Domestic and Care Workers Under COVID-19

/ / COVID 19

By definition, domestic workers are an essential part of the global care workforce. According to the ILO, there are 70 million domestic workers over the age of 15 working directly for private households. They therefore make up roughly 22.7% of the global care workforce (which number 308,6 million).[1]  Since its foundation in 2013, the International Domestic Workers Federation (IDWF) has worked with global unions and key audiences with the aim of including home care workers into the global agenda on “care” and to fight for the improvement of their living and working conditions.

Work in the care sector changes rapidly due to aging populations in the west and the more industrialized part of Asia. Financial demands on families who rely on unpaid care work, or the reliance by governments on private and not-for-profit sectors to play an increasing role in providing services. In Asia, most governments deny labour rights and working conditions,  particularly for migrant workers, In the west, there is an increasing number of undocumented migrant domestic workers and they do not enjoy labour rights protection due to their vulnerable status.  In recognition of the challenges in care work, in 2018 the IDWF Congress adopted two Resolutions (No. 3 & 4) to guide the Federation’s work and address global demands on developing inclusive care systems, special protection programs, and special attention to undocumented and migrant worker’s needs.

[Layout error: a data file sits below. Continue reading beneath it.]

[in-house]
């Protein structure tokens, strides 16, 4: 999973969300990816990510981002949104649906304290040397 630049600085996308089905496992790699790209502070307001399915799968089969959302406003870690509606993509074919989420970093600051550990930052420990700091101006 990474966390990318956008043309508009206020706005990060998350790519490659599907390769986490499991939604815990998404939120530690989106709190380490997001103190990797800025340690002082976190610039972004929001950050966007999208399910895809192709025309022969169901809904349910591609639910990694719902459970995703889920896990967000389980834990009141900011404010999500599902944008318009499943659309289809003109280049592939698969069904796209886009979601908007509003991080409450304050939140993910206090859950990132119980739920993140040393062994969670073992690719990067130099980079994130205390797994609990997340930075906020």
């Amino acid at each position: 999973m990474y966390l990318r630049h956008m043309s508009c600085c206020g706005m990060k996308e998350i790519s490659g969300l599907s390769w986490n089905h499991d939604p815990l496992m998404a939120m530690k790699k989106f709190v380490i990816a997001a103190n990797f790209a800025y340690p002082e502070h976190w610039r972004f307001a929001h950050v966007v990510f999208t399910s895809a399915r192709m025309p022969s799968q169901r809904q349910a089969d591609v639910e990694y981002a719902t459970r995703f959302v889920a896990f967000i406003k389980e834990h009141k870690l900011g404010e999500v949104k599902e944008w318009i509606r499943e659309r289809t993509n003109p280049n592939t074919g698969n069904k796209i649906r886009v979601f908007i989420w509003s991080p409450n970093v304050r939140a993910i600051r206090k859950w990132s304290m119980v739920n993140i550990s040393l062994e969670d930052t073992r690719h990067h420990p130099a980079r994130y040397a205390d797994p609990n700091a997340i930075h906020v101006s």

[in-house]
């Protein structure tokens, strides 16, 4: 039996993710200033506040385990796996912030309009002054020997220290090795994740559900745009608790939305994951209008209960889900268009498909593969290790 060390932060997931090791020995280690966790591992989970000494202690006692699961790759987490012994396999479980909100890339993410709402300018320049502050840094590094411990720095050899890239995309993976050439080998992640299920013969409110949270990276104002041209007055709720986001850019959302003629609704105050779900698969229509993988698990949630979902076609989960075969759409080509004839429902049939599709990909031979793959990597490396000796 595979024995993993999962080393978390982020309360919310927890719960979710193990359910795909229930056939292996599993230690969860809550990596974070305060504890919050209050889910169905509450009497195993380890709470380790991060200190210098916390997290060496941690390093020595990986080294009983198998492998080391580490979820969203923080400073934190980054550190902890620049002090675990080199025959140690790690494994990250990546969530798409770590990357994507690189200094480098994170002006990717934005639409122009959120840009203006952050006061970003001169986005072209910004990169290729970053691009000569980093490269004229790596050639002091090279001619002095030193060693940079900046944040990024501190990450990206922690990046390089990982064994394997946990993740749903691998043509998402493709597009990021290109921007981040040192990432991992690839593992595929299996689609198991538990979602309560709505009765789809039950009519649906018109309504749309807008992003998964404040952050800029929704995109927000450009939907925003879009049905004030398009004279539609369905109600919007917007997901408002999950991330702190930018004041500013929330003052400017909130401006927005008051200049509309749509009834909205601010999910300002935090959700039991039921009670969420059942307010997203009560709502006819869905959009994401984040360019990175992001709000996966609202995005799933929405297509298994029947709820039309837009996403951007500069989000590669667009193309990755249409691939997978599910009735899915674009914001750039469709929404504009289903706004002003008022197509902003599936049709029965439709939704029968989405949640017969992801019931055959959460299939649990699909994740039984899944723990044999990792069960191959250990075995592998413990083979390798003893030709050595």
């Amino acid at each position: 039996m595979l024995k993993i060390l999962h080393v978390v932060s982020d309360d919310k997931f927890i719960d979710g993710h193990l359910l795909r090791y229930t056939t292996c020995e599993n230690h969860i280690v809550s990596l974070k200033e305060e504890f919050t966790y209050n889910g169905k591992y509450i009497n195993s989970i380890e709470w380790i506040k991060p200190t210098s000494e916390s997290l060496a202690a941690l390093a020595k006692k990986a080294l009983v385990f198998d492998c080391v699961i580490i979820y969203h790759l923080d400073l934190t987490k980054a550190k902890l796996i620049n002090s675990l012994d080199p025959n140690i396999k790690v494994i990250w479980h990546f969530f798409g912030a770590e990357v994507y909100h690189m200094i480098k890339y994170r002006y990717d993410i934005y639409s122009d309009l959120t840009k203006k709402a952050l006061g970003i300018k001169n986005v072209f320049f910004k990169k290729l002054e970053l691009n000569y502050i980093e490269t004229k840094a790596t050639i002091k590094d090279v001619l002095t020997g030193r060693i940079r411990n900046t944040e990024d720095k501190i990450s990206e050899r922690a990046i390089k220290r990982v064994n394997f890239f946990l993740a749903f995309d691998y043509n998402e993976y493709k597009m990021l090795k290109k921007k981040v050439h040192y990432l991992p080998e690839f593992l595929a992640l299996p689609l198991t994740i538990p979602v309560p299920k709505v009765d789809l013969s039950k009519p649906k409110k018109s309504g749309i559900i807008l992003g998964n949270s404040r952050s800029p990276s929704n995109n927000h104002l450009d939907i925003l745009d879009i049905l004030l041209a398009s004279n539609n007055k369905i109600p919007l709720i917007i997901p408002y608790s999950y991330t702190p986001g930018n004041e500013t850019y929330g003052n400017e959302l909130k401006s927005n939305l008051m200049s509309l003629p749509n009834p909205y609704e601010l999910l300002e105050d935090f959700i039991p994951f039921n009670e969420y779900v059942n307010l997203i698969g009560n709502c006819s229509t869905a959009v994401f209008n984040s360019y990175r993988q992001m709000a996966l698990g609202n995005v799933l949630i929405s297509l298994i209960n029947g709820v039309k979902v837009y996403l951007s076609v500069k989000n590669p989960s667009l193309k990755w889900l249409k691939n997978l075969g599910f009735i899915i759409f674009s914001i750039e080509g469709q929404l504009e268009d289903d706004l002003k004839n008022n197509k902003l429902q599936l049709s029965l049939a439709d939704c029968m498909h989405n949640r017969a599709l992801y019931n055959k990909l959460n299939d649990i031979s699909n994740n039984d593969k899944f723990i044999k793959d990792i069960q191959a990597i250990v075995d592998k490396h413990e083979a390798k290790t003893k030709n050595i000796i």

The new coronavirus pandemic has impacted all regions for more than three months. Domestic, household and care workers are on the frontlines in keeping families and communities healthy, but they are also most at risk. COVID19 has increased the vulnerability of the sector, which is already and broadly characterized by lack of protections, social security or recognition in many places of the world.

The IDWF consists of 74 affiliates in 57 countries, representing almost 600,000 domestic workers. Since the pandemic began, the IDWF has been actively engaging with affiliates in all regions to monitor the situation on the ground. In many countries, workers are experiencing a substantial increase in workload to ensure cleanliness and hygiene; or in taking care of older people and people with existing medical conditions.

The most critical issues identified:

– Domestic and care workers, especially the live-out/ part time are the most vulnerable group. They cannot move around and lose their jobs due to the lockdowns and social distancing rules, or their employers no longer call them in to work. Many have endured this situation for several weeks while others are losing their jobs with no prospects of finding new sources of income.

-Without income, migrant workers are especially vulnerable as they try to survive in the destination countries. In many countries, migrant workers are not eligible for medical services and hence do not get COVID-19 tests, places for quarantine or medical treatment when needed.

-Workers from rural areas working in the cities, cannot return to their families, or access relief packages provided by local governments.

-The lack of medical and social protections benefits renders domestic and care workers unprotected even when they are sick or need to be quarantined with no remuneration. IDWF and Affiliates are monitoring the mortality rates of members, a difficult task as many governments do not test or report incidents.